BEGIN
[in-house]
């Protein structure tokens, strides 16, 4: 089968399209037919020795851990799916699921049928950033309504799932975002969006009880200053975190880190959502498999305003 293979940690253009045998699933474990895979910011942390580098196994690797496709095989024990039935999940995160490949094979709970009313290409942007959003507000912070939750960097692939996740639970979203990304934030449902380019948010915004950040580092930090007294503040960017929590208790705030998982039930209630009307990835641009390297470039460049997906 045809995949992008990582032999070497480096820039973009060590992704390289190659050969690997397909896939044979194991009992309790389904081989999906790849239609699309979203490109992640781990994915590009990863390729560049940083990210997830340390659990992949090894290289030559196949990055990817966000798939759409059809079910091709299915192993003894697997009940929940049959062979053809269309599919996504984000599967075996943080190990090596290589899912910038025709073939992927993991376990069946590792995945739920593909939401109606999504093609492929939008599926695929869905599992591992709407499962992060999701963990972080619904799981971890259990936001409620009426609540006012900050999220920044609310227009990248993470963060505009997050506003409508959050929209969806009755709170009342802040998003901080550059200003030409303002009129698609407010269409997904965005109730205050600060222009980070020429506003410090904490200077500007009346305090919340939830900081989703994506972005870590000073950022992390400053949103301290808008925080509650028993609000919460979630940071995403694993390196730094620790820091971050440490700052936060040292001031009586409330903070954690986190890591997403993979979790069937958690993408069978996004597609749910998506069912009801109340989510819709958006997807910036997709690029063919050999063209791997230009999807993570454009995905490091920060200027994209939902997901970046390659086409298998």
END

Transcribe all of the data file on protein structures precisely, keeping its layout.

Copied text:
[in-house]
């Protein structure tokens, strides 16, 4: 089968399209037919020795851990799916699921049928950033309504799932975002969006009880200053975190880190959502498999305003 293979940690253009045998699933474990895979910011942390580098196994690797496709095989024990039935999940995160490949094979709970009313290409942007959003507000912070939750960097692939996740639970979203990304934030449902380019948010915004950040580092930090007294503040960017929590208790705030998982039930209630009307990835641009390297470039460049997906 045809995949992008990582032999070497480096820039973009060590992704390289190659050969690997397909896939044979194991009992309790389904081989999906790849239609699309979203490109992640781990994915590009990863390729560049940083990210997830340390659990992949090894290289030559196949990055990817966000798939759409059809079910091709299915192993003894697997009940929940049959062979053809269309599919996504984000599967075996943080190990090596290589899912910038025709073939992927993991376990069946590792995945739920593909939401109606999504093609492929939008599926695929869905599992591992709407499962992060999701963990972080619904799981971890259990936001409620009426609540006012900050999220920044609310227009990248993470963060505009997050506003409508959050929209969806009755709170009342802040998003901080550059200003030409303002009129698609407010269409997904965005109730205050600060222009980070020429506003410090904490200077500007009346305090919340939830900081989703994506972005870590000073950022992390400053949103301290808008925080509650028993609000919460979630940071995403694993390196730094620790820091971050440490700052936060040292001031009586409330903070954690986190890591997403993979979790069937958690993408069978996004597609749910998506069912009801109340989510819709958006997807910036997709690029063919050999063209791997230009999807993570454009995905490091920060200027994209939902997901970046390659086409298998």